1. re: thew

              Which is why we have much to learn from history, thew, in these regards. The Anasazi, the Roman Empire, and on and on...

              1. re: amyzan

                the roman empire collapsed because we "tampered with nature"?

                1. re: thew

                  No, it outgrew its resources...

            1. re: chowser

              eveything allowed by the laws of physics

              1. re: thew

                gee..now the bluefin tuna's best hope is for the nukes to fly....

            2. re: thew

              "as to "tampering with mother nature" that is what people have always done. farming, houses, irrigation, breeding plants and animals, etcetcetc - we do not adapt to nature, we adapt the world to our needs. that has been our primary survival strategy since prehistoric times.

              we are part of nature. what we do is part of nature. as i've said before - if a beehive is natural, so is a city"

              __________________________________________

              I'm in total concurrence with this line of thought.

              To take it one step further (and as I've mentioned in another post), why are people worried that humans are "harming" the planet with the things we do, e.g. pollution, over fishing, over farming, etc.

              Perhaps this *is* what nature intended. Our actions -- as part of the natural cycle of things -- are intended to rid the planet of the problems of human beings.

              After all, no species, no matter how dominant, exists forever. At some point, humans will cease to exist.

              And it should not be a surprise that our own actions will be our undoing. It would only be natural.

              1. re: ipsedixit

                I should like to hope that we're smarter than that, but perhaps not.

                1. re: amyzan

                  I'm curious why you think we would be smarter than that?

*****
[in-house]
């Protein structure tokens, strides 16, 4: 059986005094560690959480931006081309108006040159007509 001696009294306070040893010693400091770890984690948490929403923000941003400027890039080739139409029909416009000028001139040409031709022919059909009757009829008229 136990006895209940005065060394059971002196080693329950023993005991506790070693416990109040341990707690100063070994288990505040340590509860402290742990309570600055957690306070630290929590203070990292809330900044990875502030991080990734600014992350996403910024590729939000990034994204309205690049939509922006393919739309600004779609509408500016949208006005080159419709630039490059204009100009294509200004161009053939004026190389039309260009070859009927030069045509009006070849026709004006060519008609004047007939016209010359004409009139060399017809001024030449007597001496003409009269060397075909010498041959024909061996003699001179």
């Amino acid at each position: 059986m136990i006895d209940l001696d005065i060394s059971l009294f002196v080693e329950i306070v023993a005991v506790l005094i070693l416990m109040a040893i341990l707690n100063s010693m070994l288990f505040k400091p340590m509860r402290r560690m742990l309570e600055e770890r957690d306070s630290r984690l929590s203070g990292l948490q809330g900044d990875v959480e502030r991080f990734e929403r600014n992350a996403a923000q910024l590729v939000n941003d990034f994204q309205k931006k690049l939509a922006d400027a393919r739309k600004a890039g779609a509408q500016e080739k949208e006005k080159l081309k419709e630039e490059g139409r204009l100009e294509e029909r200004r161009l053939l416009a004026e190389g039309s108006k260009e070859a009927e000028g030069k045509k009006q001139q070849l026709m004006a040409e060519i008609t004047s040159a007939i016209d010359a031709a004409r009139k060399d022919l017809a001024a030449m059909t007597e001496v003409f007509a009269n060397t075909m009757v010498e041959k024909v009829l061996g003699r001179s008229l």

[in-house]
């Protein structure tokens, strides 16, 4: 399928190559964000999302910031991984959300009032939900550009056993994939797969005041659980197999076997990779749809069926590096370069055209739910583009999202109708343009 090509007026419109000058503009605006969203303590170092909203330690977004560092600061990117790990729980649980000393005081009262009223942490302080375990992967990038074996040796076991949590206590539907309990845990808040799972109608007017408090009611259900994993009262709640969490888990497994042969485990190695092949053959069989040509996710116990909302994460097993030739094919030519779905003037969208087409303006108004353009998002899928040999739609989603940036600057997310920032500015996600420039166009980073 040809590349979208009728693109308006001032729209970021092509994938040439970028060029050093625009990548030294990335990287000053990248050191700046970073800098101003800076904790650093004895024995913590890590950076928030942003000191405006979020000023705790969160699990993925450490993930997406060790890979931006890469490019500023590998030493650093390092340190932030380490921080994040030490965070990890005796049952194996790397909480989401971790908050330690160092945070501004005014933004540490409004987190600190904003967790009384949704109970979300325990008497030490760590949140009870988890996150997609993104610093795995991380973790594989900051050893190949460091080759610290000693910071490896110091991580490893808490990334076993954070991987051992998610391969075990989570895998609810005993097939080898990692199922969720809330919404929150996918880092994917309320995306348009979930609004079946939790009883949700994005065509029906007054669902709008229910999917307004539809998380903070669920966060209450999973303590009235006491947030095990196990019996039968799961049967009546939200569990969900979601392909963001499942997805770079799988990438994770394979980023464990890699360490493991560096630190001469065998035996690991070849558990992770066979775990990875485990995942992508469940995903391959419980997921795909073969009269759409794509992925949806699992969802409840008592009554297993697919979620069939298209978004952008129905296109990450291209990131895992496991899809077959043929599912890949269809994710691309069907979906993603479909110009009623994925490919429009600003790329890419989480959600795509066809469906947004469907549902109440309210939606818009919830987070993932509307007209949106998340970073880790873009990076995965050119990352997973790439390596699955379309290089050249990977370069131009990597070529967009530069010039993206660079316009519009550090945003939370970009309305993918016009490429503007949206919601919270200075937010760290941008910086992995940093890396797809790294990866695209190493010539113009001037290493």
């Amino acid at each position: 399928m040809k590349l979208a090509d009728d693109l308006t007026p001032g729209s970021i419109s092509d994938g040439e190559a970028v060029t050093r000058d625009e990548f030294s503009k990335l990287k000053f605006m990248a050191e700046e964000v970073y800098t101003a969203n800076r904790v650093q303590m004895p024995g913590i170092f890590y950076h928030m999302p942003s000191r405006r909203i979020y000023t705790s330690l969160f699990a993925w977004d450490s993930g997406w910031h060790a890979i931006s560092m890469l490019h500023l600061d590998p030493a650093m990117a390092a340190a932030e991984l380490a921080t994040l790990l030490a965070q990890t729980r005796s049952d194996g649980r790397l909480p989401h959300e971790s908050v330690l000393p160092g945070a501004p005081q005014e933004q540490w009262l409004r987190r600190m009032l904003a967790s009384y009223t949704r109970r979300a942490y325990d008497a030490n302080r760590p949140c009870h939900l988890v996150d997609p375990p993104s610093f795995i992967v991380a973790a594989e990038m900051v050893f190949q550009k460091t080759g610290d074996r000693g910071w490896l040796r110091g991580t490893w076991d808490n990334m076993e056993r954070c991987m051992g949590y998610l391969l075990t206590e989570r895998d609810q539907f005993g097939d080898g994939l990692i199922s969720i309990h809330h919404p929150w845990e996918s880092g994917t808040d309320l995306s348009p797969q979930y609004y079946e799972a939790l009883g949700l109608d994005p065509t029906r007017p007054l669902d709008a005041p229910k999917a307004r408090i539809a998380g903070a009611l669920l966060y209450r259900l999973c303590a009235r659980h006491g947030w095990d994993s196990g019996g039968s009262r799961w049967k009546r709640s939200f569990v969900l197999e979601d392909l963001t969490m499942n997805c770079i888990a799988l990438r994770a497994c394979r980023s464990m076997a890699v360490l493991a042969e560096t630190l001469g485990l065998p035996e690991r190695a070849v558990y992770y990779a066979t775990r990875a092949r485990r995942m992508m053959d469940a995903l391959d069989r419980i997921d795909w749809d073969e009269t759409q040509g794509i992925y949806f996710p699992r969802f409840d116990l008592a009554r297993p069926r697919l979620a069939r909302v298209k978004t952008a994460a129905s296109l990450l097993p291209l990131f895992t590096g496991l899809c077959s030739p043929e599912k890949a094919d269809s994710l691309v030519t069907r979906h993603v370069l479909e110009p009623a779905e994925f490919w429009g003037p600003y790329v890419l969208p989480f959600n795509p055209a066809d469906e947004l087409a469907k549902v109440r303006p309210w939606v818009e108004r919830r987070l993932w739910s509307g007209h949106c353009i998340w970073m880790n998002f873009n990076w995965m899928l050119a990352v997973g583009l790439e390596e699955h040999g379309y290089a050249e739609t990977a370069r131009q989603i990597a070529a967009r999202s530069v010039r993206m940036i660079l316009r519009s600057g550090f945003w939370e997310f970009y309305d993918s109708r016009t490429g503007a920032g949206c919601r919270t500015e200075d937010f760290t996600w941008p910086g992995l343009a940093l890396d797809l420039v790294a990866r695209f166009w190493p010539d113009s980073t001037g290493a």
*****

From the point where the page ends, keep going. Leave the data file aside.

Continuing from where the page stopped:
Do you think goldfish are the only creatures susceptible to their own uncontrollable self-destructive gluttonous behaviors?

                  While we may be sentient, we may not be above the natural laws of, well, nature.

                  1. re: ipsedixit

                    I didn't say I think we're smarter than that, rather that I hope we might be. I suppose that makes me more optimistic than pessimistic, but yes, I do think it's a radical choice in this situation.

                2. re: ipsedixit

                  nature doesn't intend anything.

              2. I have learned not to be first to try anything new. I'll give it a few years and observe whether modified salmon eaters start growing horns on their foreheads.
                The global harvest of wild caught fish peaked in 2007, so moving forward, all new incremental demand for fish products must come from fish farms, which at present account for 47% of the total.
                Wild caught will increasingly be a choice only for the affluent.

                1. How soon until one of these suckers gets loose and starts breeding with the local population?

                  5 Replies
                  1. re: gilintx

                    and, again presuming the report is correct and they are very much like wild fish, except they grow faster, would be the problem?

                    1. re: thew

                      Right off the top of my head, I would be concerned about the food chain. According to what I'm reading, salmon eat largely plankton, smaller fish, and krill. Presumably, bigger salmon would need to eat even more than regular ones. What else eats those things? Are we going to endanger other species?

                        1. re: gilintx

                          The GMO salmon do not necessarily grow LARGER than other farmed salmon, they grow FASTER. With a shorter time from hatch to market weight they would be slightly more efficient at converting feed to fish.

                          But even if they do grow larger that still wouldn't matter for the overall calculation of FCR (food conversion ratio). What is important is the # of kg of food required to produce 1 kg of fish. If the fish are larger you can get the same amount of edible salmon by raising fewer fish.